Thanks. I searched more on Google and ES6 seems to be recommended more often. My confusion comes from these two udemy courses - course1 and course2. The same instructor has created two courses, one on JS and the other on ES6 JS. I don't know why he'd have two courses. Probably the JS one is for working with browsers and the ES6 one is mainly for working with node js and such, besides browsers.
Bear Bibeault wrote:What does your test automation engine support?
Tom Joe wrote:I don't know why he'd have two courses. Probably the JS one is for working with browsers and the ES6 one is mainly for working with node js and such, besides browsers.
As Steven pointed out, broad browser support requires ES5 -- so if you are writing a basic web app that will use jQuery or other legacy tools, and don't want to deal with a build toolchain, you'd learn and use ES5.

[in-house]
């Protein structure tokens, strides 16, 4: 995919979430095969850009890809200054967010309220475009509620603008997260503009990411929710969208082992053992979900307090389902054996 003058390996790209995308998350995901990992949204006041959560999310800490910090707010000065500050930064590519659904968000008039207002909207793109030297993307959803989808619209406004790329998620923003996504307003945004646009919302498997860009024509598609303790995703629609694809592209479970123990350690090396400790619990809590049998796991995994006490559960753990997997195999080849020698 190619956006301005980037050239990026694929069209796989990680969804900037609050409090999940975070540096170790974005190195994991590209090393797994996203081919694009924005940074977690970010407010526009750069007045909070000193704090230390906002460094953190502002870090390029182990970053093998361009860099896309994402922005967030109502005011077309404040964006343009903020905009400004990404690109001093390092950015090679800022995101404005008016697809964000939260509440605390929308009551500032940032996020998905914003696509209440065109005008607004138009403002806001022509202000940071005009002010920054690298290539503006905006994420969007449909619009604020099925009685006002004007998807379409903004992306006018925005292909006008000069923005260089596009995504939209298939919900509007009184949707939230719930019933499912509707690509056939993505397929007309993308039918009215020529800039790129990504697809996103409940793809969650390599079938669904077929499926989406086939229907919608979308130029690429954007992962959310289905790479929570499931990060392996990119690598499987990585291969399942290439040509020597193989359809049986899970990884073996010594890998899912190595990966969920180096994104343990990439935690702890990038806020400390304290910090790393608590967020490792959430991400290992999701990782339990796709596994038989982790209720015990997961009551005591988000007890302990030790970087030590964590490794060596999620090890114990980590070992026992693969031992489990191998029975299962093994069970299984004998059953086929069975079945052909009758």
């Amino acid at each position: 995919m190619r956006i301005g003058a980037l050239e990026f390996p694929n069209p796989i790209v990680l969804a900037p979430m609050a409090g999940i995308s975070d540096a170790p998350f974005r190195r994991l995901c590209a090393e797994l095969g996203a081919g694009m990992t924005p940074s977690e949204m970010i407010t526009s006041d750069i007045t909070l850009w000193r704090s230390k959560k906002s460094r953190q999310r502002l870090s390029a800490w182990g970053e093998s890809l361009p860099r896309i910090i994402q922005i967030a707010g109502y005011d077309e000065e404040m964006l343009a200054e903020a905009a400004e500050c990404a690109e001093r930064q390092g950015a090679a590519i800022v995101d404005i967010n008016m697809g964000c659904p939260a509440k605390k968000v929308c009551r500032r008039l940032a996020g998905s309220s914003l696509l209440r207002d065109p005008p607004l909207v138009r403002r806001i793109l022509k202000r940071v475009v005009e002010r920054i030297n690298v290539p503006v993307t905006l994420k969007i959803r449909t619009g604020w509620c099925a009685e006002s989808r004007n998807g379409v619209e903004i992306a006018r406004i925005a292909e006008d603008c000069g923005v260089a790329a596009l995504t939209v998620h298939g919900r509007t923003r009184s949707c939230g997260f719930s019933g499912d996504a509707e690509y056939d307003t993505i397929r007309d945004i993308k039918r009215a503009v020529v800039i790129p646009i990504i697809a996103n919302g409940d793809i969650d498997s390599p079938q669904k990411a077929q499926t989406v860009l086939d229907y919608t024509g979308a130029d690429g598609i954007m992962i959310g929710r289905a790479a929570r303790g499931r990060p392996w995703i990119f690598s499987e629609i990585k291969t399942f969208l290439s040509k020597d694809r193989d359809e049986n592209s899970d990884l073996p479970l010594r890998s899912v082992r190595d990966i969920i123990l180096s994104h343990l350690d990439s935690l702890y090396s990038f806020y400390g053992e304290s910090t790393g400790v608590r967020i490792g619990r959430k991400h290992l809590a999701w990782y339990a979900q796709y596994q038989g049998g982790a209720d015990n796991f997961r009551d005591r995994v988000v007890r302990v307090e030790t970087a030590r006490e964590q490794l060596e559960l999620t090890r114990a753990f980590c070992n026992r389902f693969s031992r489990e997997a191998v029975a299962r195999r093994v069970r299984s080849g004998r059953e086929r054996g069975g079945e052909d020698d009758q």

However, modern web apps use ES6 (or TypeScript) and employ a transpiler to convert ES6 to ES5 for the legacy browsers. So ES6 is not limited to the NodeJS environment, but is widely used for browser web apps as well.
It all depends whether you want to be up-to-date with modern tooling, or write code as if it were still 2012.
Then ES6. The most widely used transpiler is Babel. It is usually used with webpack (or other bundler) to create a build toolchain.